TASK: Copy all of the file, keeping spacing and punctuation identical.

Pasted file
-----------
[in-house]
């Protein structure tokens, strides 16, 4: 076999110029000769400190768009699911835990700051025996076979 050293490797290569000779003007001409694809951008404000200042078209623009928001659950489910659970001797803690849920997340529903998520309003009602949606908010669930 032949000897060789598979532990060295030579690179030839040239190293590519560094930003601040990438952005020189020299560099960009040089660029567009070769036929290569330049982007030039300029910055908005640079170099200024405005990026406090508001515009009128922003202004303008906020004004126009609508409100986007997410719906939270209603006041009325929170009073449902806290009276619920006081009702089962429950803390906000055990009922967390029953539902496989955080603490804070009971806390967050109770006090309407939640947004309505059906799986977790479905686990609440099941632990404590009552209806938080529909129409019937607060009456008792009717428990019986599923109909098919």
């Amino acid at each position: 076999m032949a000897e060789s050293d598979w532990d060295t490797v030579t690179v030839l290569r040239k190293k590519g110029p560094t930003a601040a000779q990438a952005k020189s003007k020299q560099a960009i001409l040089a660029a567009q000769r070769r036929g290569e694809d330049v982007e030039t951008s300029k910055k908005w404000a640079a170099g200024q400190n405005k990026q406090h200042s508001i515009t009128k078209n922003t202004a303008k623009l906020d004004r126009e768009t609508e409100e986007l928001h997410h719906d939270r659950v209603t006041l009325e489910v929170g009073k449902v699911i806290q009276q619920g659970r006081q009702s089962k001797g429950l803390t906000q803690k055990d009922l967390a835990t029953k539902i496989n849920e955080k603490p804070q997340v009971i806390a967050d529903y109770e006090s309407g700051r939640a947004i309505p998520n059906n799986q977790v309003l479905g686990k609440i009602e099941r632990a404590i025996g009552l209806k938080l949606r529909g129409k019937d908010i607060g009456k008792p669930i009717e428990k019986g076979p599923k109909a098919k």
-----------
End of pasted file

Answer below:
[in-house]
């Protein structure tokens, strides 16, 4: 076999110029000769400190768009699911835990700051025996076979 050293490797290569000779003007001409694809951008404000200042078209623009928001659950489910659970001797803690849920997340529903998520309003009602949606908010669930 032949000897060789598979532990060295030579690179030839040239190293590519560094930003601040990438952005020189020299560099960009040089660029567009070769036929290569330049982007030039300029910055908005640079170099200024405005990026406090508001515009009128922003202004303008906020004004126009609508409100986007997410719906939270209603006041009325929170009073449902806290009276619920006081009702089962429950803390906000055990009922967390029953539902496989955080603490804070009971806390967050109770006090309407939640947004309505059906799986977790479905686990609440099941632990404590009552209806938080529909129409019937607060009456008792009717428990019986599923109909098919």
């Amino acid at each position: 076999m032949a000897e060789s050293d598979w532990d060295t490797v030579t690179v030839l290569r040239k190293k590519g110029p560094t930003a601040a000779q990438a952005k020189s003007k020299q560099a960009i001409l040089a660029a567009q000769r070769r036929g290569e694809d330049v982007e030039t951008s300029k910055k908005w404000a640079a170099g200024q400190n405005k990026q406090h200042s508001i515009t009128k078209n922003t202004a303008k623009l906020d004004r126009e768009t609508e409100e986007l928001h997410h719906d939270r659950v209603t006041l009325e489910v929170g009073k449902v699911i806290q009276q619920g659970r006081q009702s089962k001797g429950l803390t906000q803690k055990d009922l967390a835990t029953k539902i496989n849920e955080k603490p804070q997340v009971i806390a967050d529903y109770e006090s309407g700051r939640a947004i309505p998520n059906n799986q977790v309003l479905g686990k609440i009602e099941r632990a404590i025996g009552l209806k938080l949606r529909g129409k019937d908010i607060g009456k008792p669930i009717e428990k019986g076979p599923k109909a098919k």